Dr Jonathan Willis BA (Hons), MA, PhD, FRHistS, FHEA

Dr Jonathan Willis

Department of History
Associate Professor in Early Modern History

Contact details

Arts Building
University of Birmingham
B15 2TT

I am a historian of the English reformation, with broad interests in the history and theology of late-medieval and early modern Europe. My research explores the religious and cultural history of England over the course of the long sixteenth century, with a particular focus on the impact of religious change on the lived experiences of ordinary people.



  • PGCert Academic Practice, University of Birmingham
  • PhD in History, University of Warwick
  • MA in Religious and Social History 1500-1700 (Distinction), University of Warwick
  • BA (Hons) (First Class) in History, University of Warwick 


I grew up near Norwich (Norfolk) and studied history as an undergraduate and postgraduate at the University of Warwick.  Following the award of my AHRC-funded PhD in 2009 I spent two years teaching and researching in the Department of Theology and Religion at Durham University.  I joined the History Department at Birmingham in 2011 as a Leverhulme Early Career Fellow, becoming a Lecturer in Early Modern History in 2013, Senior Lecturer in 2016, and Associate Professor in 2021.


I am currently Director of Taught Programmes for the Department of History, with overall responsibility for the running and development of our undergraduate teaching portfolio.

At first year I convene the first year survey module 'The Making of the Modern World 1500-1800' and I also deliver the lectures on the Reformation.  I have also taught 'Practising History' modules on Henry VIII, and on the Disenchantment of the World.

At second year I teach on the optional module 'Tudor Terrors: Fear, Faith and Discovery in England and Beyond', designed with my colleagues Dr Tara Hamling and Dr Margaret Small.

At third year I have a special subject 'Gunpowder, Treason and Plot: England under Elizabeth I and James I' and an advanced option 'Fire and Faith: Religion and Rebellion in England from Henry VIII to Elizabeth I'. I also supervise undergraduate dissertations on early modern history.

At Masters level I regularly teach on a range of campus and distance learning modules, from 'Introduction to Early Modern History' to 'Historical Approaches' and 'Research Preparation', as well as supervisiing postgraduate dissertations on early modern topics. 

Postgraduate supervision

I am interested in supervising research projects on most aspects of the social, cultural and religious history of early modern England, especially in areas relating to the reformation, theology, popular religion and belief, religious practices, puritanism, parish religion, music, the material culture of the parish church, and histories of emotion and mental illness.

I have been/am currently involved in supervising MA dissertations, MRes theses and PhD theses on the following topics:

MA Dissertations:

  • 'The doctrine-making of 1537-8: the "Bishops' Book"'
  • 'The material significance of stringed instruments in the domestic environment in early modern England'
  • 'Female virtue and the ideal woman as presented in seventeenth-century English funeral sermons'
  • 'Archbishop Matthew Parker and the 1567 whole Psalter translated into English metre'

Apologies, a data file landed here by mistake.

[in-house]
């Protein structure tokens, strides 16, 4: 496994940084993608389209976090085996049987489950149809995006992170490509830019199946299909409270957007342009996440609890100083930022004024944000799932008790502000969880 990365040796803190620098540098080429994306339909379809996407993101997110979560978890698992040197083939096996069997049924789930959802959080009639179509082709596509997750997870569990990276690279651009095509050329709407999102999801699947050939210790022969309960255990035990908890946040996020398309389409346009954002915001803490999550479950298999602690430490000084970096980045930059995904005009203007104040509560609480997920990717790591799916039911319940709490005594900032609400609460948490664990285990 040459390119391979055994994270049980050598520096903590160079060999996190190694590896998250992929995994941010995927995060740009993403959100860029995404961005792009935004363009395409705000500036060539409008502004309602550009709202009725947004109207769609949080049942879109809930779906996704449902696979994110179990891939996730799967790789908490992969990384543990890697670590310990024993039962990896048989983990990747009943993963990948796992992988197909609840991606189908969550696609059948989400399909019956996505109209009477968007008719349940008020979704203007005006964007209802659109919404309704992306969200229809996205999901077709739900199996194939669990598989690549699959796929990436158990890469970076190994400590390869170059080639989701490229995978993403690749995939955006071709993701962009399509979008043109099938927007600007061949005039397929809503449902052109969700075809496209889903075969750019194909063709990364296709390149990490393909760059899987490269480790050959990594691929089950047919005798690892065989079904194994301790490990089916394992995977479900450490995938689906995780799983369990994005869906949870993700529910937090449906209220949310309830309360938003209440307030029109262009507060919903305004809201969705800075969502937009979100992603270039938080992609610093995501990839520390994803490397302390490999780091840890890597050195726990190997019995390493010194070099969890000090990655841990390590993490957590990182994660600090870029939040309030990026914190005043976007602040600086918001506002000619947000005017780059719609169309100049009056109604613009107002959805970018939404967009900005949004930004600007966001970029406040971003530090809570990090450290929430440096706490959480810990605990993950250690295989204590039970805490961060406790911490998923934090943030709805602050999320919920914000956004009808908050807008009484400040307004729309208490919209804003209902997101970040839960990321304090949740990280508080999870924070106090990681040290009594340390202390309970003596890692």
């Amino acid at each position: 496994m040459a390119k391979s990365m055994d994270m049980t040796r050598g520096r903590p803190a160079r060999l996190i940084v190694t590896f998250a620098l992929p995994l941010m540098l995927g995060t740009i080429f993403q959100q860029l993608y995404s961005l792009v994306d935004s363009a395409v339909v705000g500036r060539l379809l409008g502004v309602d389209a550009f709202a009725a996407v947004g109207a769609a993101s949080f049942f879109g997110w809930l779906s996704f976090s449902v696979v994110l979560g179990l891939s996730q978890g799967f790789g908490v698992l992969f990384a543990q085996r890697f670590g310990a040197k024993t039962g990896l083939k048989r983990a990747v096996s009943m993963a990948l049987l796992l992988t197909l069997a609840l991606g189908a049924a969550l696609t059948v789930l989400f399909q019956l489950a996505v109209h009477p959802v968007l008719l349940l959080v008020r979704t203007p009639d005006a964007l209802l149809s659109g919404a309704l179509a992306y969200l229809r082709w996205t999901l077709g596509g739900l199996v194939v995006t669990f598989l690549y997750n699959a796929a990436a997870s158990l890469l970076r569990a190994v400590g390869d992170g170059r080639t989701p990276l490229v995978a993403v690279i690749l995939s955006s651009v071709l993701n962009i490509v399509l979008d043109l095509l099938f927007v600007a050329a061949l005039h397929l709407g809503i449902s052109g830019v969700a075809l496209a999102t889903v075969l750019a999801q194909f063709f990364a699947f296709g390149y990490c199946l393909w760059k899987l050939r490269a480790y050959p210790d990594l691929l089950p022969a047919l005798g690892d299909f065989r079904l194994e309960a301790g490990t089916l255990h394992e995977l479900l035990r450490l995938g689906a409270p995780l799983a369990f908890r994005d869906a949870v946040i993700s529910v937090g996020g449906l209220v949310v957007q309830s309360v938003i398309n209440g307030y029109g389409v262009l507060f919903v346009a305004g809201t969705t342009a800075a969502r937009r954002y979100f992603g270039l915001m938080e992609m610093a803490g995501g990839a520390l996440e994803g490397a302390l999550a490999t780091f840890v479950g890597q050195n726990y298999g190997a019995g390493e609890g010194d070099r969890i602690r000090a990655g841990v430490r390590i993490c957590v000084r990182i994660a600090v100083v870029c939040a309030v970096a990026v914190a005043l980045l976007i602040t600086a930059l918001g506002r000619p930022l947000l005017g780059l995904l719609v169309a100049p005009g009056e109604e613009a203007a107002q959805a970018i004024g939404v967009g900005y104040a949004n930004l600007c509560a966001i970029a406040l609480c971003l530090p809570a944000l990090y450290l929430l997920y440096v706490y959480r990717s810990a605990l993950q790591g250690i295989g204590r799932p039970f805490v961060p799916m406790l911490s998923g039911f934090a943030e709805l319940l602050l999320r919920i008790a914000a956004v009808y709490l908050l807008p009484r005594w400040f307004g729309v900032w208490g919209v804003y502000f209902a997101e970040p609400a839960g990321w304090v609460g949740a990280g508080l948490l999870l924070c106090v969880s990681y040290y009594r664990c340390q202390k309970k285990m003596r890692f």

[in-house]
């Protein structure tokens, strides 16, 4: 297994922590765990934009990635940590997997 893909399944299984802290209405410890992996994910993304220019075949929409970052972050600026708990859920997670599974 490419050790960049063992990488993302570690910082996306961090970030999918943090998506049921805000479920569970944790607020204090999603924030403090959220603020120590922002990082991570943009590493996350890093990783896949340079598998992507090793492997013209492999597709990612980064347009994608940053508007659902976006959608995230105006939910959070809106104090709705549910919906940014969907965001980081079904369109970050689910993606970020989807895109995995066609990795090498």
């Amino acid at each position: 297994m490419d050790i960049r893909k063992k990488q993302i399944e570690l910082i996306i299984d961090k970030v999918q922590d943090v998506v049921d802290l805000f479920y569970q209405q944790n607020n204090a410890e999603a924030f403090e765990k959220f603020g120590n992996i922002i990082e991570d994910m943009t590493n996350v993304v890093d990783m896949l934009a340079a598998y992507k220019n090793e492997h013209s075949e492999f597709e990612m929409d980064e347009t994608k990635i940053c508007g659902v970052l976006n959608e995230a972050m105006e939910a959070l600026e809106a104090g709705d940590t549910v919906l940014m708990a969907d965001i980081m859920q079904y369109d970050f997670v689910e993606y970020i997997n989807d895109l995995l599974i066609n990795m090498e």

• 'Experiencing fire in early modern England, c.1580-1680'
  • 'Defacing Gloriana: attacking effigies of the Queen in Elizabethan England'
  • 'Cultures of Catholic conspiracy in Elizabethan England'
  • 'The experience of mental disability in early modern England'
  • Shrewsbury: The Process of Reformation from a Catholic Town to being ‘Protestant with Godly Overtones’
  • John Bale's 'The Arts of English Votaries': An English Protestant Anti-Hagiography

MRes and PhD Theses:

  • Susan Orlik, 'The changing interior of the English parish church, 1560-1640' (2012-2018)
  • Jan Tasker, 'Early English Drama and the Supernatural, 1530-1642' (AHRC funded - 2014-2021)
  • Tayler Meredith, 'Environmental Change, Natural Disaster and English Communities, c.1550-1650' (ESRC funded - 2014-2018)
  • Sally Wadsworth, 'Liturgical and musical change in the cathedral and parish churches of Salisbury, c.1480-1650' (2015-2021)
  • James Taffe, 'The Careers of Ladies in Waiting at the Henrician Court' (MRes - 2014-2016)
  • Ellie Hedger, 'Soundscapes of Incarceration and Execution in Early Modern England' (AHRC funded - 2017-2021)
  • Elizabeth Crawley, 'Popular religious violence in Reformation England' (AHRC funded - 2017-2021)
  • Howard Barlow, 'Catholicism in post-Reformation Cheshire' (BRIHC funded - 2017-2021)
  • Chris Barnes, 'The post-reformation soundscape of worship in the dioceses of Gloucester and Bristol' (2017-2021)
  • Zoe Screti, 'Alchemy and the Reformation in England' (CAL funded - 2018-2022)
  • Yasmin Vetter, 'The influence of transnational scholarly networks on the Elizabethan Church' (2018-2023)
  • Mark Ecclestone, 'A history of the St Martin’s Guild: examining of the importance and influence of Birmingham’s bell-ringing tradition from 1755 to 2000

Find out more - our PhD History  page has information about doctoral research at the University of Birmingham.


My research explores the nature of religious, social and cultural change during the period of the English Reformation, both in the lofty realm of doctrines and ideas, and also in terms of the effects of religious change on the lives, values and beliefs of the great majority of the English people: who lived and died without ever reading, much less writing, a work of sophisticated theology. On the most fundamental level, I am concerned with questions of belief and identity, the relationship between the two, and in the 'cultural history of theology'.

My doctoral research looked at the relationship between Church music and Protestant religious identity formation in England during the reign of Elizabeth I.  This involved considering the philosophical and religious origins of reformation-era ideas about music, as well as a detailed exploration of the practice of music-making in key religious sites, the parish and cathedral church.  I also explored the ways in which music was used as a tool of religious instruction, propaganda and devotion, as well as its ability to foment both harmony and discord in a range of different communities.  I have published a monograph and a number of essays and articles stemming from this research, and this is an area in which I retain an active interest.

My last major research project, for which I was awarded an Early Career Fellowship from 2010-2013 by the Leverhulme Trust, was on the Ten Commandments and the English Reformation. The Commandments were a vitally important text, little known for most of the Middle Ages due to the pre-eminence of the Seven Deadly (or Cardinal) Sins.  All that changed around the time of the Reformation.In England especially, the Decalogue rapidly became ubiquitous: a staple of religious education, church decoration, liturgical invocation, theological speculation and moral instruction.Taken separately, the commandments speak to some issues of enormous significance for early modern belief and society – iconoclasm, violence, criminality, gender relations – but, taken together, the Law of God also assumed a central role in determining the new Protestant interpretation ofkey theological concepts such as faith, good works, justification and sanctification.